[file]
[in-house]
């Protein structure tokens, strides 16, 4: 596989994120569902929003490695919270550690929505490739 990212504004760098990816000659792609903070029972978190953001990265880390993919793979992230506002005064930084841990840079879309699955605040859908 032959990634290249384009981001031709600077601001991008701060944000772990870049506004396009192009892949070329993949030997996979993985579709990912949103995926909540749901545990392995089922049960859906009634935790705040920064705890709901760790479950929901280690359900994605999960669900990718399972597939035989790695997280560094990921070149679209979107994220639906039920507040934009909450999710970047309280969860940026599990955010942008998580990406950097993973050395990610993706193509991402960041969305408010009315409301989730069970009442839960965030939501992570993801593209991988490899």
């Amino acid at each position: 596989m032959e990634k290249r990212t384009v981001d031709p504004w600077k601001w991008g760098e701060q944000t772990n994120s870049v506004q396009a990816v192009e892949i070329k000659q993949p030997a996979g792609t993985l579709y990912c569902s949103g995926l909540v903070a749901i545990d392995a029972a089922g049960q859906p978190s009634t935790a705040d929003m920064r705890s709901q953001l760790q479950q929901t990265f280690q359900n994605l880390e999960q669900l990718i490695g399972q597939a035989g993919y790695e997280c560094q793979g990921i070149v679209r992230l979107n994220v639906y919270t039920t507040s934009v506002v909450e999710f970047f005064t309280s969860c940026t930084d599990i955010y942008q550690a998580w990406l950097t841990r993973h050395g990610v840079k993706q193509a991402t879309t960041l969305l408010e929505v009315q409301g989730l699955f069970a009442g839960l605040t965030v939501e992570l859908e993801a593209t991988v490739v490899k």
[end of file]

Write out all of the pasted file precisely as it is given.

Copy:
[in-house]
């Protein structure tokens, strides 16, 4: 596989994120569902929003490695919270550690929505490739 990212504004760098990816000659792609903070029972978190953001990265880390993919793979992230506002005064930084841990840079879309699955605040859908 032959990634290249384009981001031709600077601001991008701060944000772990870049506004396009192009892949070329993949030997996979993985579709990912949103995926909540749901545990392995089922049960859906009634935790705040920064705890709901760790479950929901280690359900994605999960669900990718399972597939035989790695997280560094990921070149679209979107994220639906039920507040934009909450999710970047309280969860940026599990955010942008998580990406950097993973050395990610993706193509991402960041969305408010009315409301989730069970009442839960965030939501992570993801593209991988490899």
């Amino acid at each position: 596989m032959e990634k290249r990212t384009v981001d031709p504004w600077k601001w991008g760098e701060q944000t772990n994120s870049v506004q396009a990816v192009e892949i070329k000659q993949p030997a996979g792609t993985l579709y990912c569902s949103g995926l909540v903070a749901i545990d392995a029972a089922g049960q859906p978190s009634t935790a705040d929003m920064r705890s709901q953001l760790q479950q929901t990265f280690q359900n994605l880390e999960q669900l990718i490695g399972q597939a035989g993919y790695e997280c560094q793979g990921i070149v679209r992230l979107n994220v639906y919270t039920t507040s934009v506002v909450e999710f970047f005064t309280s969860c940026t930084d599990i955010y942008q550690a998580w990406l950097t841990r993973h050395g990610v840079k993706q193509a991402t879309t960041l969305l408010e929505v009315q409301g989730l699955f069970a009442g839960l605040t965030v939501e992570l859908e993801a593209t991988v490739v490899k």